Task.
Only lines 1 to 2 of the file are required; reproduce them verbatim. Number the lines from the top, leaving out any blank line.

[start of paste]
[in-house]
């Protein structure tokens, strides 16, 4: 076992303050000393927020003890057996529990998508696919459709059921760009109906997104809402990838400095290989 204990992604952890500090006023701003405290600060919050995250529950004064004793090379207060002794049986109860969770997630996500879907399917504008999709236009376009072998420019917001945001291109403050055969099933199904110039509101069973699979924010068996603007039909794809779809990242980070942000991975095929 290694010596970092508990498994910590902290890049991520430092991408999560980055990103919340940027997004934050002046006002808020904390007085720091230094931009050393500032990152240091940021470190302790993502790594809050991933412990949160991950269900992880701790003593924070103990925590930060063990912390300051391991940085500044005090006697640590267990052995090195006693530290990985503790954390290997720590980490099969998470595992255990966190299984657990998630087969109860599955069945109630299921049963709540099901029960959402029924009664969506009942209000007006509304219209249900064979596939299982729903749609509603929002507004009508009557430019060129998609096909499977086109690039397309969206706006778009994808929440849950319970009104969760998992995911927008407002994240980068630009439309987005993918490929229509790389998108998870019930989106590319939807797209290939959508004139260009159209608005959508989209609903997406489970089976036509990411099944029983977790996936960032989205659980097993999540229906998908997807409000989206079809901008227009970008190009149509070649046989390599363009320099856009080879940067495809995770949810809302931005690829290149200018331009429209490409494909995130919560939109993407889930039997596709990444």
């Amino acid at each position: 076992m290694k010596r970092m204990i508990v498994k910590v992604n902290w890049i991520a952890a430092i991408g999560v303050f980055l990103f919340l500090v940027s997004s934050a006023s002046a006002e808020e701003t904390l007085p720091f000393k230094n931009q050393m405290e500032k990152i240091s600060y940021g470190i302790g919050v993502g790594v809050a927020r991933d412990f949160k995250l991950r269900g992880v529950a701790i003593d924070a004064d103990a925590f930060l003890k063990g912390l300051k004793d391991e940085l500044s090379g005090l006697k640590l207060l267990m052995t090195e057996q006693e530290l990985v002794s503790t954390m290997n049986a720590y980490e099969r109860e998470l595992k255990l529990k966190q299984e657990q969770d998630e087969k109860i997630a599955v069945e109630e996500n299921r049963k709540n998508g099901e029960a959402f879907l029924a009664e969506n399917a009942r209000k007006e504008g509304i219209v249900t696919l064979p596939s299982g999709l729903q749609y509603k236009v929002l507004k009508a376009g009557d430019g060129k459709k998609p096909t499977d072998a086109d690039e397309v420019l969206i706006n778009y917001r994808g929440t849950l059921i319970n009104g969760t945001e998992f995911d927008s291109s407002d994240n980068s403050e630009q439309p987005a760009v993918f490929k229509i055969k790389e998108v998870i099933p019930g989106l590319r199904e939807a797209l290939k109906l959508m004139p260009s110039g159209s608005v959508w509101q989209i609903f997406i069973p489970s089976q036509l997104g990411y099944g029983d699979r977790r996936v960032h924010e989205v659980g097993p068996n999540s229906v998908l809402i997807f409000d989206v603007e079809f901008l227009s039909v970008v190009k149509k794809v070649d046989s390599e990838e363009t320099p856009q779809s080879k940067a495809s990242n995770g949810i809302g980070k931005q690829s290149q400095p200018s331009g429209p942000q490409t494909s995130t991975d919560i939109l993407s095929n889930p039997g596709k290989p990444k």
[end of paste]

[in-house]
């Protein structure tokens, strides 16, 4: 076992303050000393927020003890057996529990998508696919459709059921760009109906997104809402990838400095290989 204990992604952890500090006023701003405290600060919050995250529950004064004793090379207060002794049986109860969770997630996500879907399917504008999709236009376009072998420019917001945001291109403050055969099933199904110039509101069973699979924010068996603007039909794809779809990242980070942000991975095929 290694010596970092508990498994910590902290890049991520430092991408999560980055990103919340940027997004934050002046006002808020904390007085720091230094931009050393500032990152240091940021470190302790993502790594809050991933412990949160991950269900992880701790003593924070103990925590930060063990912390300051391991940085500044005090006697640590267990052995090195006693530290990985503790954390290997720590980490099969998470595992255990966190299984657990998630087969109860599955069945109630299921049963709540099901029960959402029924009664969506009942209000007006509304219209249900064979596939299982729903749609509603929002507004009508009557430019060129998609096909499977086109690039397309969206706006778009994808929440849950319970009104969760998992995911927008407002994240980068630009439309987005993918490929229509790389998108998870019930989106590319939807797209290939959508004139260009159209608005959508989209609903997406489970089976036509990411099944029983977790996936960032989205659980097993999540229906998908997807409000989206079809901008227009970008190009149509070649046989390599363009320099856009080879940067495809995770949810809302931005690829290149200018331009429209490409494909995130919560939109993407889930039997596709990444």